However, a remarkable parallel lies in the reaction of President Trump, an American leader who has frequently praised the current authoritarian leader of Egypt, President Abdel Fattah el-Sisi – Even in jest we call him “my favorite dictator” – and those who now burn American cities as protests seem to be out to imitate their minds, if not their methods.
In the past few days, Mr. Trump has called for violence against looters, made inflammatory suggestions that the protests have been carried out by saboteurs, and called the demonstrators “terrorists” in a phone call on Monday, calling on American governors to ” To retaliate against them.
Even at the height of the Arabs In spring, Mr. Mubarak spoke a softer language and adopted a more conciliatory tone, said Ahdaf Soueif, an Egyptian writer and activist who was recently arrested for leading street protests in Cairo. Mr. Trump “is a more blatant, more vulgar version of our leaders,” she said.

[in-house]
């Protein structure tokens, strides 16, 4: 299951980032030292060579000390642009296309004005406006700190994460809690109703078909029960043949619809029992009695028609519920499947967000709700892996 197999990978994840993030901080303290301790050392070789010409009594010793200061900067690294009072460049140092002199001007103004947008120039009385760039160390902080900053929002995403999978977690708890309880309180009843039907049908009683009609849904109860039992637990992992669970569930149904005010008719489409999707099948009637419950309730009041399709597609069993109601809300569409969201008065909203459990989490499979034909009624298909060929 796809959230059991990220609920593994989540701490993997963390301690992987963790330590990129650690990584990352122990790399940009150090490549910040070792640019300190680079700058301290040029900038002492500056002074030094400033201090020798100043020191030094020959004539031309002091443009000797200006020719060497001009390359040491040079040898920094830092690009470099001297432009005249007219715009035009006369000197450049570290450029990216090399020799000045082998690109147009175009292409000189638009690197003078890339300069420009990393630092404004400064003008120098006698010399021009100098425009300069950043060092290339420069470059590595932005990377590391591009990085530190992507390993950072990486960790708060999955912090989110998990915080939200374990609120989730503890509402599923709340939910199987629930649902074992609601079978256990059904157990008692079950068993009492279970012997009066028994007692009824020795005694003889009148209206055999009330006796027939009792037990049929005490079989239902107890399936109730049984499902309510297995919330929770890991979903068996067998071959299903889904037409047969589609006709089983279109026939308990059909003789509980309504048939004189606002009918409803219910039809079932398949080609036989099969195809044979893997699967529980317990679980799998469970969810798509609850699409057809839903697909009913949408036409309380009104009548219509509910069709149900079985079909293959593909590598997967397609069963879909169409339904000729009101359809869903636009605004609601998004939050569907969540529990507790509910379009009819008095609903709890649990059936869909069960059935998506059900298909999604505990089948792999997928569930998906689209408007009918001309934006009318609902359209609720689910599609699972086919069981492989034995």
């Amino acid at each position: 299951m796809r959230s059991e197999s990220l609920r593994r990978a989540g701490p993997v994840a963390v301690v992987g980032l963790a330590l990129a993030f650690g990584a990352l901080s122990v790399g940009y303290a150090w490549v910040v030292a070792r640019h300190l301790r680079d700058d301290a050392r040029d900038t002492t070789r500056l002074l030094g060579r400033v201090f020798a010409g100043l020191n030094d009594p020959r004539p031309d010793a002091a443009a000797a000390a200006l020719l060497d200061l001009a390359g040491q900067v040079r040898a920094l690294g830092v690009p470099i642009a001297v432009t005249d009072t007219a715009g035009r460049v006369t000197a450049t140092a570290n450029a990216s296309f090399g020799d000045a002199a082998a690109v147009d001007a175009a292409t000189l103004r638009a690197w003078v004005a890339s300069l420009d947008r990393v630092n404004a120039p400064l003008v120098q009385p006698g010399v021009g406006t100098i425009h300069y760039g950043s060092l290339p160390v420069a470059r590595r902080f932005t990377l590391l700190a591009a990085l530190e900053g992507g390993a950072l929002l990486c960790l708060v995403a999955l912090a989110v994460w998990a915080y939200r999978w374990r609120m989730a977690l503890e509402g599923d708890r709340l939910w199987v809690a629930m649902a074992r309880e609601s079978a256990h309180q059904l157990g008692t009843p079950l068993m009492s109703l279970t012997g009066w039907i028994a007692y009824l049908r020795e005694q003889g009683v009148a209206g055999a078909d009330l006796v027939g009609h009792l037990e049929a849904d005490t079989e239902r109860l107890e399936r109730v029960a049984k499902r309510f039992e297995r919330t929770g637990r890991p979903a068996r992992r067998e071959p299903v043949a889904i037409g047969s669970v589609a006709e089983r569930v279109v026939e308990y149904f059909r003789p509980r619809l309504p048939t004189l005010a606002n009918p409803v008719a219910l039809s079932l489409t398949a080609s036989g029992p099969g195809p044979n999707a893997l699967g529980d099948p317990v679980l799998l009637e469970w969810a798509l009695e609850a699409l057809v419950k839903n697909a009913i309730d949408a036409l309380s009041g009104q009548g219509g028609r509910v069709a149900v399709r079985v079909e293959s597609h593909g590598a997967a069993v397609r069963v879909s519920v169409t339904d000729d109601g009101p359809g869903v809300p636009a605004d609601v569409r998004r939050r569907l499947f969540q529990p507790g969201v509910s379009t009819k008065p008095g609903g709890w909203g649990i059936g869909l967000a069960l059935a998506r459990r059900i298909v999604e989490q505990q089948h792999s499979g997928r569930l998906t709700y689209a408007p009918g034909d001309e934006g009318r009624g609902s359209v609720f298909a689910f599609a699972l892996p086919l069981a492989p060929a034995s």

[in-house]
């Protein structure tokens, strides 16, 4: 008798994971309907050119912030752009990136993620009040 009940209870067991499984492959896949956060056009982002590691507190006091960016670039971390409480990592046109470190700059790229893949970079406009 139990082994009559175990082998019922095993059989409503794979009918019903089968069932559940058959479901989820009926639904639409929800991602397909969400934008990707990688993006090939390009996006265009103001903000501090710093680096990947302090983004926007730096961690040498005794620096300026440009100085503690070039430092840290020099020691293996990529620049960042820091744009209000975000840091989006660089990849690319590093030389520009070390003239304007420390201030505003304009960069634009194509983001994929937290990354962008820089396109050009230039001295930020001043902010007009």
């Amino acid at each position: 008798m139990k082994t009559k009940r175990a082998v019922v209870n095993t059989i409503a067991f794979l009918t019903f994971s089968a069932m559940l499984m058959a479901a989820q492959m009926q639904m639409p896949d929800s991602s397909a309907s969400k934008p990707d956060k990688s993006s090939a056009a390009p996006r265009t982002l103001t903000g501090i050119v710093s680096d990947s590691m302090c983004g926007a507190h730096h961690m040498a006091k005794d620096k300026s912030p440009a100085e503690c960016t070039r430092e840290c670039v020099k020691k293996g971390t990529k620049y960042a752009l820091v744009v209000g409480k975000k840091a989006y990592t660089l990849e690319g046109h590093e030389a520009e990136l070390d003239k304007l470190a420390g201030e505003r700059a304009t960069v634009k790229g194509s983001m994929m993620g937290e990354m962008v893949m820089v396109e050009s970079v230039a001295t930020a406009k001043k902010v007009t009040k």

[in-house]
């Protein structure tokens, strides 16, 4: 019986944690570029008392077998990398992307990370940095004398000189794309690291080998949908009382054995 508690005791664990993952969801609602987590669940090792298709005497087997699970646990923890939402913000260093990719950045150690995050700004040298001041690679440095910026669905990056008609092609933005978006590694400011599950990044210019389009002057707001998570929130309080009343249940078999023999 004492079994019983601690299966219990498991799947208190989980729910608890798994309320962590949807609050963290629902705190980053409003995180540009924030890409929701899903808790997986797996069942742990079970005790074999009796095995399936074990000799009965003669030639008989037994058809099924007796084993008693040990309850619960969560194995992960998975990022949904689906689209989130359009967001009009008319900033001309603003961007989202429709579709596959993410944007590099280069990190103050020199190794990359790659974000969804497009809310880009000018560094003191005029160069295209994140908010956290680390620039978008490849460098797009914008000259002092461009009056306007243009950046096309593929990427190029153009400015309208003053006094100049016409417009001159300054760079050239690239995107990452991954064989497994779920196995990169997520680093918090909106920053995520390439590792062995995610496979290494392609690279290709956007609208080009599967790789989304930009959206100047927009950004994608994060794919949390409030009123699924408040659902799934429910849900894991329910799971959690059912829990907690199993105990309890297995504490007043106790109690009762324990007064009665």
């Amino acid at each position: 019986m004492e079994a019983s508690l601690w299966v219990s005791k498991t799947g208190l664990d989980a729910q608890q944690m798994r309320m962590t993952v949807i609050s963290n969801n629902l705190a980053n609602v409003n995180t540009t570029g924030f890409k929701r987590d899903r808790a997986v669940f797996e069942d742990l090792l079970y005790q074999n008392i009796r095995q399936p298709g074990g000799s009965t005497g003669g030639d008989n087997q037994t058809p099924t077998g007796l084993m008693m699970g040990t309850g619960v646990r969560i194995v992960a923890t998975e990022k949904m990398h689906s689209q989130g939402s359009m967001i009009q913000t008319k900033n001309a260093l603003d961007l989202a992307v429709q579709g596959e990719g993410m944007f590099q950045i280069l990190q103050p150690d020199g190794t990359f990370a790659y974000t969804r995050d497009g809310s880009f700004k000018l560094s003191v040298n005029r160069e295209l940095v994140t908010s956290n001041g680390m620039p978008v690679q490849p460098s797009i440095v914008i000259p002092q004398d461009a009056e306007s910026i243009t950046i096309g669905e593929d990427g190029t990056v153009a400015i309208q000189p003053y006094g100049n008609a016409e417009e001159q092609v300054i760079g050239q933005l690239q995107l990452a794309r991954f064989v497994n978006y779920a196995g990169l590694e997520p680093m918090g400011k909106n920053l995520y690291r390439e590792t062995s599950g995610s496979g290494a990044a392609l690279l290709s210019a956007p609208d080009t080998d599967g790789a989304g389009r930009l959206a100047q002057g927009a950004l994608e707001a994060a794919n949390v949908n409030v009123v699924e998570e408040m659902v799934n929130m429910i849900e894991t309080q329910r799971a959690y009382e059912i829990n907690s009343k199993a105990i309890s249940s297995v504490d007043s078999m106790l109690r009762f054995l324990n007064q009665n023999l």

At least Mr. Mubarak, she added, “made a good joke from time to time.”
Like Mr. Floyd, the face of the Egyptian uprising was also a victim of police brutality. In June 2010, two police officers pulled Khaled Said from an Internet cafe in Alexandria and beat him to death. When photos of Mr. Said’s disfigured body were posted on social media, they triggered a surge of public anger that forced Mr. Mubarak out of power seven months later.
Well, just like Mr. Said’s death symbolized impunity by brutal Egyptian police, Mr. Floyd & # 39; s, has drawn public attention to system failures in the United States, said Belal Fadl, an Egyptian Screenwriter and satirist who lives in New York City.
Mr. Fadl said he felt a sense of déjà vu when he saw the raw passions that have been unleashed in American cities in recent days. “It is evidence of failure,” he said. “Evidence of a society that can no longer speak to itself.”